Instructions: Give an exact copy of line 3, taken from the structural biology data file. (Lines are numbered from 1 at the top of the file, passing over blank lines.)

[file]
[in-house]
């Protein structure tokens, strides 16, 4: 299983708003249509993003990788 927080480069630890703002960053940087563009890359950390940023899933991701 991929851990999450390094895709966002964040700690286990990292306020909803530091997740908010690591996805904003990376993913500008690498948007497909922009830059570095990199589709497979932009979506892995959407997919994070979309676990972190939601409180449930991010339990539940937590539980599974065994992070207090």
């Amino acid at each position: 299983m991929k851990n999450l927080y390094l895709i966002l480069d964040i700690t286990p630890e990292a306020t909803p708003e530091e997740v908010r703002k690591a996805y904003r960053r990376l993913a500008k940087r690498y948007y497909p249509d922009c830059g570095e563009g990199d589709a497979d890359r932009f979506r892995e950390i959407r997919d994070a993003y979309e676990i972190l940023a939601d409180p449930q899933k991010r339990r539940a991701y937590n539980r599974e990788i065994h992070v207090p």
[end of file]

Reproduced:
């Amino acid at each position: 299983m991929k851990n999450l927080y390094l895709i966002l480069d964040i700690t286990p630890e990292a306020t909803p708003e530091e997740v908010r703002k690591a996805y904003r960053r990376l993913a500008k940087r690498y948007y497909p249509d922009c830059g570095e563009g990199d589709a497979d890359r932009f979506r892995e950390i959407r997919d994070a993003y979309e676990i972190l940023a939601d409180p449930q899933k991010r339990r539940a991701y937590n539980r599974e990788i065994h992070v207090p």